The first thing a student of investing learns is to “buy low and sell high”. In other words, find a stock that you think will increase in price and sell it when it does. This is the conventional wisdom because the stock market is widely seen as a trading facility – a place where buyers and sellers can transact to their mutual advantage. The flaw in this logic is obvious: for every buyer who thinks a stock price will rise, there is a seller who thinks it will not.
Actually, the stock market is better viewed as a way to buy a small piece of a large business that you couldn’t afford to buy all of. It is also a source of liquidity should it be necessary to convert a portion of your wealth into cash for other purposes. Just because you can trade shares frequently doesn’t mean that you should.
Ownership of a business (or a piece thereof) is the best path to accumulate and maintain wealth. A successful business literally creates wealth by producing something having a value greater than the cost to produce it. In essence, all we need to do is identify a successful business, the shares of which can be acquired at a reasonable price, then buy them and enjoy the increase in value of those shares as the company goes about its business and creates wealth. So long as you can foresee the company continuing to be successful there is no need to sell. Of course, finding a good business at a good price is not as easy as it sounds, but with only one decision to make, we can afford to spend the necessary time and effort to get it right.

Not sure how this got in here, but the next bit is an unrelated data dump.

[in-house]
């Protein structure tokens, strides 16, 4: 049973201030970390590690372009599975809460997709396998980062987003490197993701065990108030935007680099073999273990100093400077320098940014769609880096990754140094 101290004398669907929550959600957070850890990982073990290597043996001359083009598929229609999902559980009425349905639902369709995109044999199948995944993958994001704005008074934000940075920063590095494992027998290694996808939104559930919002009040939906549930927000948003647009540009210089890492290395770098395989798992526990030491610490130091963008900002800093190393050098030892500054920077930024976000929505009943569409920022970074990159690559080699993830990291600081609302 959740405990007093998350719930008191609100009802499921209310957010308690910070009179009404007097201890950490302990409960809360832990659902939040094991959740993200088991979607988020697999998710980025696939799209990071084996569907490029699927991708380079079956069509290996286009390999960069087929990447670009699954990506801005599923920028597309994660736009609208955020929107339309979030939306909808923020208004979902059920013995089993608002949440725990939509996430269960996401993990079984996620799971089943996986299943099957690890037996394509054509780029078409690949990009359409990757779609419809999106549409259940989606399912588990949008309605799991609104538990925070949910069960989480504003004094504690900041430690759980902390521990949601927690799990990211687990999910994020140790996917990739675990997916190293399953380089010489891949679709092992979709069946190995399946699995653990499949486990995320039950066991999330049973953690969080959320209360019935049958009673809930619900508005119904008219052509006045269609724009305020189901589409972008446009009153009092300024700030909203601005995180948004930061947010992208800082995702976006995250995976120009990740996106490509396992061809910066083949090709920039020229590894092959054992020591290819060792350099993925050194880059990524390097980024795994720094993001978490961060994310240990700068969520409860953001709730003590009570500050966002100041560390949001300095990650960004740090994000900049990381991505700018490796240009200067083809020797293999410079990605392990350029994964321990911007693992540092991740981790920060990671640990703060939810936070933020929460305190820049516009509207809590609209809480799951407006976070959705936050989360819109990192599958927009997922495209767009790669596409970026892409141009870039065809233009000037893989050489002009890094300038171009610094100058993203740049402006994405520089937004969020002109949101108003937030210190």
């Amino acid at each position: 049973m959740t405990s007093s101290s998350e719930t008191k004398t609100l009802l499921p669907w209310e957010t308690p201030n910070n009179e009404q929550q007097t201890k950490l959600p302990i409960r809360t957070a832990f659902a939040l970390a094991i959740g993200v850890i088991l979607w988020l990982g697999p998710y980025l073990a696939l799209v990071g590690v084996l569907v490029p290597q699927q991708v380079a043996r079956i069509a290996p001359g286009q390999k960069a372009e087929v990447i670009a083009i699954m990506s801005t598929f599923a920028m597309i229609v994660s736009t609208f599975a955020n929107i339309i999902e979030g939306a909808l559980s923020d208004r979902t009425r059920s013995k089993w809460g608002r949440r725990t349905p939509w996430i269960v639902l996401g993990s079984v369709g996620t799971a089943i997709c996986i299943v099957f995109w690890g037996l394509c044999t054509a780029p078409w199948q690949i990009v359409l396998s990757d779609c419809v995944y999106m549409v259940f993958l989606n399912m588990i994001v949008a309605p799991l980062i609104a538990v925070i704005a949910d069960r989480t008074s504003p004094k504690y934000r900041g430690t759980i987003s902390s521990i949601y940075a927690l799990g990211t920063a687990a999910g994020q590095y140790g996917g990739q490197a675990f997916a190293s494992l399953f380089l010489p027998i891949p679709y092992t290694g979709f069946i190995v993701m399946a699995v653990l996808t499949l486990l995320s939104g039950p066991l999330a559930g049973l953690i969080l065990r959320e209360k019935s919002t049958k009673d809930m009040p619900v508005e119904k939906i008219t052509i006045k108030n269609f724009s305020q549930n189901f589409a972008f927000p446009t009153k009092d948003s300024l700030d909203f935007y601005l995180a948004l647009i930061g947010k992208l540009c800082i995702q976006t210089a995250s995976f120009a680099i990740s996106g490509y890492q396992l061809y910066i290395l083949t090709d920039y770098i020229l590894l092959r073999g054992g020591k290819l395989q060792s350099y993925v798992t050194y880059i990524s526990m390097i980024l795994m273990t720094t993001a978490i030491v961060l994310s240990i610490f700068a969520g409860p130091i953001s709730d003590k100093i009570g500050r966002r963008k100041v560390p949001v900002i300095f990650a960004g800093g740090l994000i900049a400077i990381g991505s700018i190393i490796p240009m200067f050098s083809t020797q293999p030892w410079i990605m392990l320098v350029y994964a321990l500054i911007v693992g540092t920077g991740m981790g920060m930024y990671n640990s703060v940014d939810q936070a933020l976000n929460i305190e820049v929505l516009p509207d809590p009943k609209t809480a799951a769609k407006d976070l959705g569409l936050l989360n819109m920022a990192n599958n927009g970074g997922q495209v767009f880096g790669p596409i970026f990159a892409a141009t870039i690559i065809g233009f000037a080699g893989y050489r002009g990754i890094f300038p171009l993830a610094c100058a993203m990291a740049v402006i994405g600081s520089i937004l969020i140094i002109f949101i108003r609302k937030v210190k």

Contrast this wealth creation attribute of ownership with the perceived benefits of trading. Even if an active trader is successful and sells a stock for a gain, two things now come into play: first, a portion of the gain must be paid in taxes (assuming it’s not in a TFSA or other tax-deferred vehicle) and second, if the after-tax value of the portfolio is to continue to grow, the seller must find another stock in which to invest successfully. All three decisions (original buy decision, sell decision and subsequent buy decision) must be correct for the strategy to be successful. Multiply by the number of stocks in a portfolio and the required number of correct decisions mushrooms. What are the odds that all of those decisions can be made correctly?
We think about selling a position if there is a change in the business that might impair the continuation of wealth creation we have enjoyed or if an even more attractive opportunity is discovered. If our original decision to buy was correct however, it is unlikely we will have to make more decisions anytime soon. Our effort is spent trying to ensure the initial decision is correct and then closely monitoring the companies in the portfolio to ensure that the business attributes supporting that decision continue to exist.
We think that one of the most valuable things we offer to our clients is the patience to resist the siren song of the trader. While it may sometimes seem that we are “sitting on our hands” we think that over time, our approach will continue to earn a solid “high five”.